Inside, you’ll find complete recipes for more than a dozen topics, covering the core Pyth ...more
Just to clarify for certain of my friends (you know who you are!):
* Python is a popular computer language, named after "Monty Python's Flying Circus", a British TV comedy
* The O'Reilly Cookbook series uses the metaphor of cooking to present a collection of small, practical solutions ("recipes") to specific programming problems.
Hence, despite my misleading lead-in, the Python Cookbook has nothing to do with preparing snakes for human c ...more
There are some good recipes but most of the book (about 85%) can be summarized in one sentence "You want to do some job, find third party library to do it for you"
Especially annoying that in some recipes the section ends with something like "there are some better libraries to do this job so use them and not the suggested in recipe?!?!?!"
Some of the recipes are very basic and can be summarized in few lines but in many cases those re ...more
The book covers Python 3.3. The authors warn some recipes aren't backward compatible with 2.X. While I would have liked more on the transition, I'm not a Python developer – I just do some scripts. It's entirely possible nobody cares about compatibility.
My favorite recipe was on CSV. Paring was sh ...more
Go get it, and read it twice. Your Python will thank you. :)
It is so well structured: chapters grouped by programming techniques or domain tasks and each chapter has recipes ordered by complexity level. This makes the book good even for not-so-begginer Python programmers, they can just read first 5 recipes in each chapter or read chapter until they start having problems with smooth reading and understanding.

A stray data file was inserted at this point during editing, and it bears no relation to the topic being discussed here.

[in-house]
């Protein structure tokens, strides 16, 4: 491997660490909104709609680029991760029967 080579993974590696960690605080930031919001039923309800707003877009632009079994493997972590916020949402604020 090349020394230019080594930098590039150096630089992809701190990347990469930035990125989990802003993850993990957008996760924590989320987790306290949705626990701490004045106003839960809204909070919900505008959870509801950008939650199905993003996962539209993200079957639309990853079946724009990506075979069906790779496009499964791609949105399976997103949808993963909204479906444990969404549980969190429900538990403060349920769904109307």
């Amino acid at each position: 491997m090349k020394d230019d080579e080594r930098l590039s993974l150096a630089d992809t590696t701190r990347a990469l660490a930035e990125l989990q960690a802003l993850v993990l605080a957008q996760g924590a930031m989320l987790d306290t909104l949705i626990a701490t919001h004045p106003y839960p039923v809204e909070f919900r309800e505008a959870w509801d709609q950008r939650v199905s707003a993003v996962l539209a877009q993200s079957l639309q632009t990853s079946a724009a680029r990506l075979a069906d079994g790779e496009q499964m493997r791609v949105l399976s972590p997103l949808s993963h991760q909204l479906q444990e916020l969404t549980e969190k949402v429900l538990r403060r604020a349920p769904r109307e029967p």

The recipes include only starndard library ingredients however alternative 3rd party tools are also mentioned. T ...more
I also recommend reading it cover to cover. That is tough going (it’s an all-encompassing tome) and will take some time. However it’s incredibly valuable for helping shrink the space of unknown unknown best practices in Python. “Oh wait, isn’t there a better way of loading package data files... yes, that’s right...”
(What are generators and iterators and why would you use them? Are there elegant built-in tricks for string parsing and data structures? etc.)
It's structured as "problem: solution!" and is very dense but clear. Works either for reading cover-to-cover and using as a reference.
If I had to find fault with anything it's that the code samples could use a little cleaning up. The coding style is inconsistent (understandably with two authors), and not always in agreement with generally accepted best practices (pep8). I feel running the examples through a linter would have fixed that, but it's immaterial to the utility of individual examples.
This Python programming cookbook lives up to the standard set by the excellent Perl Cookbook. In addition, this book is associated with a website where the programming recipes were originally collected from Python users. The website continues to grow and collect new recipes and thus represents a great resource for Python programmers.
Third (3) edition is best, don't read previous versions.
The authors' discussions, approaches and solutions to problems are way better than what the current Python docs can offer. I found it most useful for Iterators, Generators and Meta-programming.
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